Diane Lee writes about the mythical workplace beast of Opportunity.

Opportunity (noun) – a set of circumstances that makes it possible to do anything.

In Australian workplaces, there exists a strange, mythological beast. This beast is called Opportunity.

Opportunity is a mercurial animal that magically appears in workplaces during times of upheaval. It is hardly ever seen during times of peace and calm.

Employees love the idea of Opportunity. It symbolises all that is fair and good and just in the workplace. Where talent and hard work and going above and beyond is recognised and rewarded with a promotion or a raise, or both.

Managers love that employees love the idea of Opportunity too, especially in times of chaos. They love it because Opportunity is something that can be used to blackmail employees into doing whatever the hell the manager wants.

It works like this.

And I wanted to ram Opportunity down the throat of anyone who dared say to me: It’s a wonderful opportunity. I wanted them to choke on each letter, unable to breath as the words clogged their throat and they ultimately died a long, slow, excruciating Opportunistic death.

An employee is wooed with Opportunity to make him or her do something that they usually wouldn’t, like a job, a task, an activity or even a move to a different location. Sometimes actions that are distinctly unethical occur because of Opportunity. Personal preferences and integrity are sacrificed on the alter of Opportunity, with the vague hope that the God of Jobs (and not the Steve kind) will smile and annoint the sacrificee with a windfall.

I must admit, that in my eight years in the South Australian Public Service, I initially bought into the idea of Opportunity. I wanted to believe it was true. I wanted to believe that I was worthy of all Opportunities that were promised to me. That I was good enough, smart enough, me enough.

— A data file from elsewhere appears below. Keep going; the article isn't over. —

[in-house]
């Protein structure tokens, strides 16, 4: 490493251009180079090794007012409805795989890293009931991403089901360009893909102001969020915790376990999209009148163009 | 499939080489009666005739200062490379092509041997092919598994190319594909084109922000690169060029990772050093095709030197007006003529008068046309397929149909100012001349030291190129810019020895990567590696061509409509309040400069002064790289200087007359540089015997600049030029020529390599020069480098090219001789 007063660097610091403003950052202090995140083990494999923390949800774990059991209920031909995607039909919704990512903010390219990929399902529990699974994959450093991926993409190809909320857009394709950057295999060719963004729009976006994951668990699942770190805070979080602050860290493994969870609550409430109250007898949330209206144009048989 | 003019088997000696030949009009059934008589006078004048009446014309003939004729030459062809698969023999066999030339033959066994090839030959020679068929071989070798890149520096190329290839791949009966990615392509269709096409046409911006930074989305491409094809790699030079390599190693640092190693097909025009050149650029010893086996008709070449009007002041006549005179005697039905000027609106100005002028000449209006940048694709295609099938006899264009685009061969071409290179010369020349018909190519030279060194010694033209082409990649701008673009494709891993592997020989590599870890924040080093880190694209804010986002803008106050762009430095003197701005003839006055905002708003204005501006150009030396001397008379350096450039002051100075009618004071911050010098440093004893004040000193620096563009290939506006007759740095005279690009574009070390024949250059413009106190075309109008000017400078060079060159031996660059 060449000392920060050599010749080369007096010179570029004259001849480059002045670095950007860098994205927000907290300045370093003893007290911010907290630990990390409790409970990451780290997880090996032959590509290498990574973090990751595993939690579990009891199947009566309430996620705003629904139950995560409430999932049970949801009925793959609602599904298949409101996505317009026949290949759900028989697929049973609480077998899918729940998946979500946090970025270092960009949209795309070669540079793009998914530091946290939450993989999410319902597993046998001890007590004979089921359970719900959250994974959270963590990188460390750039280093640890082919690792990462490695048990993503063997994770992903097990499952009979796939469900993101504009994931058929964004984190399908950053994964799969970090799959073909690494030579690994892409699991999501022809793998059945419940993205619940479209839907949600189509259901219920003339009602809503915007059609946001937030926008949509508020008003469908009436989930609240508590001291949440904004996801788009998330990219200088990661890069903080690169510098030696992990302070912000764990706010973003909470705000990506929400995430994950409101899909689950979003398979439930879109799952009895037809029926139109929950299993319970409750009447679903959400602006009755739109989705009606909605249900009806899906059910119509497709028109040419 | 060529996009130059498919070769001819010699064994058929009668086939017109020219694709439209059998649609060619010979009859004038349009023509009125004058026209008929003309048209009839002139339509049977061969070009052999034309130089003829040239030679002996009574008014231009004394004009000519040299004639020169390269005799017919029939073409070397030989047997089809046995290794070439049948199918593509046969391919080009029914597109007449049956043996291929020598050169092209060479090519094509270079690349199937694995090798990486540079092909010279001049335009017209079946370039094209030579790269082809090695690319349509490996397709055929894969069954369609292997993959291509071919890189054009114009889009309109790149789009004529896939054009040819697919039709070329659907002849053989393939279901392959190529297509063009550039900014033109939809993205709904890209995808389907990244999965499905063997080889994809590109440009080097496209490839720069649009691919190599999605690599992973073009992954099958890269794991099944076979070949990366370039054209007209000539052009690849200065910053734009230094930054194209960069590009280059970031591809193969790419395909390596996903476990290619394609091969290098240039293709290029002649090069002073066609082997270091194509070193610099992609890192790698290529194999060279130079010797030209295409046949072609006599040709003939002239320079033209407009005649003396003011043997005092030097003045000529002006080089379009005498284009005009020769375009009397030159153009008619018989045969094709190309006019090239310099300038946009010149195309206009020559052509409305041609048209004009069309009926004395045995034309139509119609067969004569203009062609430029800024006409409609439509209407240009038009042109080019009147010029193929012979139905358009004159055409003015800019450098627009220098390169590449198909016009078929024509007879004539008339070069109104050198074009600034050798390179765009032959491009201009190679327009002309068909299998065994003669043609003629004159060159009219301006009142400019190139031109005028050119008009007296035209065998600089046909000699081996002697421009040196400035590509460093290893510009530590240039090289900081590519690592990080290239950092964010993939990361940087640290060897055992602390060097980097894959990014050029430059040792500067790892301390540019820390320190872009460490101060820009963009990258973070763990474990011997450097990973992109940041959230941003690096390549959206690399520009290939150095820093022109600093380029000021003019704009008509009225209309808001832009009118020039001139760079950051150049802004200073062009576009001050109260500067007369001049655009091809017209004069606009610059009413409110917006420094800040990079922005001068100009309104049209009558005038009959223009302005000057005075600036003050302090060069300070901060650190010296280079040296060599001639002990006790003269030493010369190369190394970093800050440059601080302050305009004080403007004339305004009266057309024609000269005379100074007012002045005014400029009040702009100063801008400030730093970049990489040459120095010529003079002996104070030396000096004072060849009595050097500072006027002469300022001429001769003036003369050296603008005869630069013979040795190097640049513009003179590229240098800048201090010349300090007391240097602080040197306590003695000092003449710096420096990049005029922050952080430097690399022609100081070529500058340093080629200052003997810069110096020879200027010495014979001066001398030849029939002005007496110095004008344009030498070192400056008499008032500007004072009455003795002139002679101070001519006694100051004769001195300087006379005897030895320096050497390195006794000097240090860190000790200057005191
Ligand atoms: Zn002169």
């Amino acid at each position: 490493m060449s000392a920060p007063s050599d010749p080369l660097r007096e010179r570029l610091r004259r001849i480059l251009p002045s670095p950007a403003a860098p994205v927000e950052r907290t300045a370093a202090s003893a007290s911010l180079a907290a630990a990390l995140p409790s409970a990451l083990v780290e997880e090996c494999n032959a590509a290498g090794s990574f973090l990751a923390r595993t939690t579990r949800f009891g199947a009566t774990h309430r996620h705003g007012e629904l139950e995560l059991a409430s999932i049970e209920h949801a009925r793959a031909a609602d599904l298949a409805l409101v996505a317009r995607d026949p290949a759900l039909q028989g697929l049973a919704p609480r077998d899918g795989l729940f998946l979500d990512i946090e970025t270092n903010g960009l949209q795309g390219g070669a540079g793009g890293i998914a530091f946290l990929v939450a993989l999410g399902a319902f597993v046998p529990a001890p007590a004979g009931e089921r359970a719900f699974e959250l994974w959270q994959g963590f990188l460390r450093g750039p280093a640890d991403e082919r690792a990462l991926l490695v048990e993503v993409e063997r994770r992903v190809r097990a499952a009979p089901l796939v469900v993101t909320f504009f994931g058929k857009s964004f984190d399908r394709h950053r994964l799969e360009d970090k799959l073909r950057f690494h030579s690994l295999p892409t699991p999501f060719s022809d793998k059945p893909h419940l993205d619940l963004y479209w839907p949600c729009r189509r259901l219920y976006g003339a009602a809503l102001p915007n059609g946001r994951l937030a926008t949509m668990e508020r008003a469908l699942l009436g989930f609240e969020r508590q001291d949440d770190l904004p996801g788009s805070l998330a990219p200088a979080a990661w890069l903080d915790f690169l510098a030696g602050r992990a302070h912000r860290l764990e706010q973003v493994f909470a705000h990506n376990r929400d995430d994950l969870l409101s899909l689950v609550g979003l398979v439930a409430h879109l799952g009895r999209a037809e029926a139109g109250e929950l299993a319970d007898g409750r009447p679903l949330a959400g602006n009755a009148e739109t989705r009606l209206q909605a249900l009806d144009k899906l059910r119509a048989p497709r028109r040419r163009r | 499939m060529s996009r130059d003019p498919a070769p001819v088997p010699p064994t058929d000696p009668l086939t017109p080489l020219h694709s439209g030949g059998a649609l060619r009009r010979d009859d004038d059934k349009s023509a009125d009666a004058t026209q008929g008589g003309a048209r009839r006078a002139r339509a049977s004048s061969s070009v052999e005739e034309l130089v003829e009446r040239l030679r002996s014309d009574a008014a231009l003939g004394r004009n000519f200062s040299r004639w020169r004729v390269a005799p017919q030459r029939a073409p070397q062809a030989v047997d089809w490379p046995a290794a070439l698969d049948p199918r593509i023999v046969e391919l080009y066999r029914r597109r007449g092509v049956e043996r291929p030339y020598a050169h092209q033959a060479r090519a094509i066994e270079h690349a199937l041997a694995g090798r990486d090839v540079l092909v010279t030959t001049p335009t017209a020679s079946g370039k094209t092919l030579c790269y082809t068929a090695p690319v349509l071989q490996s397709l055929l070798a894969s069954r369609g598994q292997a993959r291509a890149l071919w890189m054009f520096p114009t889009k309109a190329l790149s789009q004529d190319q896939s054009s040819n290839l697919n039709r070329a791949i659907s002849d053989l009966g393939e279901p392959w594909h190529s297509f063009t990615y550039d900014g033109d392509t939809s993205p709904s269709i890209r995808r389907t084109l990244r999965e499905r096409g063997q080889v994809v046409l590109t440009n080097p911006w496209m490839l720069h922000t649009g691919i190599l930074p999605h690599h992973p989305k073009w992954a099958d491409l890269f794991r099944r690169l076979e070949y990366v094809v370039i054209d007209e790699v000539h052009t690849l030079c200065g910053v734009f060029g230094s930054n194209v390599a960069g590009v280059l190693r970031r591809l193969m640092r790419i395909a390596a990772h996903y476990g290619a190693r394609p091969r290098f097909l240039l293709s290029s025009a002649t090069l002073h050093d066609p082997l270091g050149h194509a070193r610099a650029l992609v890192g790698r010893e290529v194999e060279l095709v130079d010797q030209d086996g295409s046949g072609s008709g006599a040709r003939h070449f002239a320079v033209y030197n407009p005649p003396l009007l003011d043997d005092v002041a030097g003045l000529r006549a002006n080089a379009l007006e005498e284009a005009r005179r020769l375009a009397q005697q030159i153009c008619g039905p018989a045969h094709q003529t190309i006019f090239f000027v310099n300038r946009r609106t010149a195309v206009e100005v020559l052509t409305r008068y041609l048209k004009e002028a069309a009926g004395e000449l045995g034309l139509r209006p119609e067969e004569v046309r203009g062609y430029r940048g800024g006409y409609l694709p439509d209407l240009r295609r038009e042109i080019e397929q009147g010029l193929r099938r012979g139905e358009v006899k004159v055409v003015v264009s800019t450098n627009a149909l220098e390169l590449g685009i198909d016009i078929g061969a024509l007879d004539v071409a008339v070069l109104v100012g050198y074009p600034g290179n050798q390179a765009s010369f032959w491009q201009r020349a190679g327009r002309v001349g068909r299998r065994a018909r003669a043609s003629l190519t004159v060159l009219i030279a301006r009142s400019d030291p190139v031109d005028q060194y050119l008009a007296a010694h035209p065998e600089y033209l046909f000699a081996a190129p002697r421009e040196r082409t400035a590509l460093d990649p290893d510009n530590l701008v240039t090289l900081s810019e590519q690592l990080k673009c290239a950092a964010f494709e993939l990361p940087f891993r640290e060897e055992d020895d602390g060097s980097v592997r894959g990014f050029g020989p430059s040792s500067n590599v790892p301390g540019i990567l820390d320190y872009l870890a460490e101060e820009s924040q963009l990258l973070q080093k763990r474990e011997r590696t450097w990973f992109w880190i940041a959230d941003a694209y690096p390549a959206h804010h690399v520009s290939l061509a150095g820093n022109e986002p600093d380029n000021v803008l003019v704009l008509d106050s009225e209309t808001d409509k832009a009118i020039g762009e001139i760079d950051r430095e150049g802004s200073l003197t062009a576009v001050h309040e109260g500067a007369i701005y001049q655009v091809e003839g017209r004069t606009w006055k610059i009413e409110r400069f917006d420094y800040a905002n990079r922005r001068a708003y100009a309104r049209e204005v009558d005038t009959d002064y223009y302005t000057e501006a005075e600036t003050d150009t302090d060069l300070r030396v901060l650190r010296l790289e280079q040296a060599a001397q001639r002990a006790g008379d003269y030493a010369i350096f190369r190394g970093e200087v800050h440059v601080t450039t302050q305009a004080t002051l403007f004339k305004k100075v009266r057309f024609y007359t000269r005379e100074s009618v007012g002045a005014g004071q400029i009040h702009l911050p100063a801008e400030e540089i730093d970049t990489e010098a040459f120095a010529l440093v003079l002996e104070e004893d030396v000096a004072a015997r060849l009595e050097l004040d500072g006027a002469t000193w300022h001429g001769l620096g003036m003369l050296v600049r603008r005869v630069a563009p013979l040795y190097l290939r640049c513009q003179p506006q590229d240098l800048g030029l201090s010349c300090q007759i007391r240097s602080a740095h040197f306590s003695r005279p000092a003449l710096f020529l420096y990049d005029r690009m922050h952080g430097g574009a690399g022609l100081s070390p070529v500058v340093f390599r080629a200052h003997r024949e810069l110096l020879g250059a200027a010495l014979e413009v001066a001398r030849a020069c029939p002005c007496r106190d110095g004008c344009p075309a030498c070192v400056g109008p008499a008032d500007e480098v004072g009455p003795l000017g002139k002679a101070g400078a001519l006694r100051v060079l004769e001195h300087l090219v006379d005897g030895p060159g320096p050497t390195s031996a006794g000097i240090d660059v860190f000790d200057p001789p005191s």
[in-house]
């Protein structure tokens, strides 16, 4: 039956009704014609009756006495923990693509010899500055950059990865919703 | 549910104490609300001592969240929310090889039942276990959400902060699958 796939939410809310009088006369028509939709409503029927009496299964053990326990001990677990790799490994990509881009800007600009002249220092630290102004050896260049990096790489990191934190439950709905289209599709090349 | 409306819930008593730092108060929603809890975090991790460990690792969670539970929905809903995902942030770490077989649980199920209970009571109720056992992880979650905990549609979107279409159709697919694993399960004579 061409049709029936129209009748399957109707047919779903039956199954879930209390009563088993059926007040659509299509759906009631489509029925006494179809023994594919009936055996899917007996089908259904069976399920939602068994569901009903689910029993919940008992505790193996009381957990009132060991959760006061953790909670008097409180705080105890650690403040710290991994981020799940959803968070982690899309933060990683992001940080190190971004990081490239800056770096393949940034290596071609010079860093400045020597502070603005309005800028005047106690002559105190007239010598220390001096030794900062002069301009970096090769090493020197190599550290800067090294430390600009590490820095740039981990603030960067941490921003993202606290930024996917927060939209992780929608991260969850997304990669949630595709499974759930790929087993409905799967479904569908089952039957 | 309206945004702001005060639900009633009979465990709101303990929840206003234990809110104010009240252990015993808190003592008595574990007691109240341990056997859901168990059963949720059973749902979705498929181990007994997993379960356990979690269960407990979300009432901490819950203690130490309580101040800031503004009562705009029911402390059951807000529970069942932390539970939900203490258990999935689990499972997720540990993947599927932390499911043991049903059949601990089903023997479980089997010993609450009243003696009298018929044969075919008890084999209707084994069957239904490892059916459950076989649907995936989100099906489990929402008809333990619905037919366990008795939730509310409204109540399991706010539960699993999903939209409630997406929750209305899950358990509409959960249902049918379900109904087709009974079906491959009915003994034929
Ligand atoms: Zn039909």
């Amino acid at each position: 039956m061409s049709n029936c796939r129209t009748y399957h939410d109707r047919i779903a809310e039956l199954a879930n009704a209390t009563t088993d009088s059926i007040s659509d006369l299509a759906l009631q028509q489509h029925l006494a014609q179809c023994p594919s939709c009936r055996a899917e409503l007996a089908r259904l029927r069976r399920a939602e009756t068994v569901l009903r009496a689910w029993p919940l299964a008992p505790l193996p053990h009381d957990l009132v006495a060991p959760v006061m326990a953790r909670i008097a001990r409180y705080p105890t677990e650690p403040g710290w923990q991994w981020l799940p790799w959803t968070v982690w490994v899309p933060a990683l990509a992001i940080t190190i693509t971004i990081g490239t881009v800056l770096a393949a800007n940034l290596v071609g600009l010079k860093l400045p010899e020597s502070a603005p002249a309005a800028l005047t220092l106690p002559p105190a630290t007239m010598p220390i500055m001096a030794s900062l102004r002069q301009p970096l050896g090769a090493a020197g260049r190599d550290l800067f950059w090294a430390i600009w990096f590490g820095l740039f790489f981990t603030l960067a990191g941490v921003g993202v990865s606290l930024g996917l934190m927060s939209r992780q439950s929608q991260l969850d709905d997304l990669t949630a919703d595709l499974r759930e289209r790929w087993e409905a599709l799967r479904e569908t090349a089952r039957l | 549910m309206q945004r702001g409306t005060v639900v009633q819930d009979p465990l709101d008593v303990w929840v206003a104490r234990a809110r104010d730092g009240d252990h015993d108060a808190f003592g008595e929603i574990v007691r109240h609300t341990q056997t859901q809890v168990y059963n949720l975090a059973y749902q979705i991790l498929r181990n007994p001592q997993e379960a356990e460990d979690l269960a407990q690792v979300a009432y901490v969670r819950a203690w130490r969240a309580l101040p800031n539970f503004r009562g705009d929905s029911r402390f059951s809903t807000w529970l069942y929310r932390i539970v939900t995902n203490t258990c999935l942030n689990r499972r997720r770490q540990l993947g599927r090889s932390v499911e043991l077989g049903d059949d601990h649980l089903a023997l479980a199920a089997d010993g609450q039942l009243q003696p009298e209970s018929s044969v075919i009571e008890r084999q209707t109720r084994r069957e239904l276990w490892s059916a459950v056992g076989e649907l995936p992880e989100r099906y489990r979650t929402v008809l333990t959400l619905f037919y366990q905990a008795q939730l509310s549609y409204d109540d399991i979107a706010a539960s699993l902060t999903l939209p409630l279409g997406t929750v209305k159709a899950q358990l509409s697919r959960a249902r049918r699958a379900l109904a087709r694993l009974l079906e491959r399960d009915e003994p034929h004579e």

I wasn’t. In that environment—the South Australian Public Service—I realised that Opportunity only called on the compliant and the malleable. The easily manipulated. And controlled. And the ambitious at any cost. Generally speaking, of course.

I was not that person, nor ever would be.

Towards what would inevitably became the end of this period of my life, I muttered Fuck This Shit to anyone who listened, and it became my daily mantra.

And I wanted to ram Opportunity down the throat of anyone who dared say to me: It’s a wonderful opportunity. I wanted them to choke on each letter, unable to breath as the words clogged their throat and they ultimately died a long, slow, excruciating Opportunistic death.

Since I started work some 40 years ago (fuck! Has it been that long?) I can safely say that I can count on one hand the number of Opportunities—real opportunities—that came my way.

Opportunity, where I’m from, is a mirage, an illusion, a fairy tale.

At least, I that was what I thought before I came to Vietnam. Vietnam has changed how I view Opportunity, and it’s for the better.

And that’s the subject of my next essay.


This is the 7th essay in the #52essays2017 challenge that I’ve set for myself this year. I’ll be writing (or trying to write) one personal essay a week: 52 in total. And I’m doing this because I’m the first to admit I’ve become a lazy writer: allowing guest posts and series and cross-posting to make up the bulk of content on The Diane Lee Project across 2016. The brave, fearless writing that readers admired and respected me for has all but disappeared. This year—2017—will be different. I’m reclaiming my voice—my write like a motherfucker voice! And if you are interested and want to join the #52essays2017 challenge, you can find out more information here, and join the Facebook group here


Photo via Visualhunt.com.

On opportunity #52essays2017 #Essay7

Diane Lee


Diane Lee is a fifty-something Australian author who quit her secure government job in 2016 because she was dying of boredom and wanted an adventure. Taking a risk and a volunteering job, she escaped to Hanoi, Vietnam and hasn’t regretted it. At all. Diane now works part-time for a social enterprise, and as freelance writer and editor. One day she hopes to marry a red-headed Irish or Scottish man named Stan.


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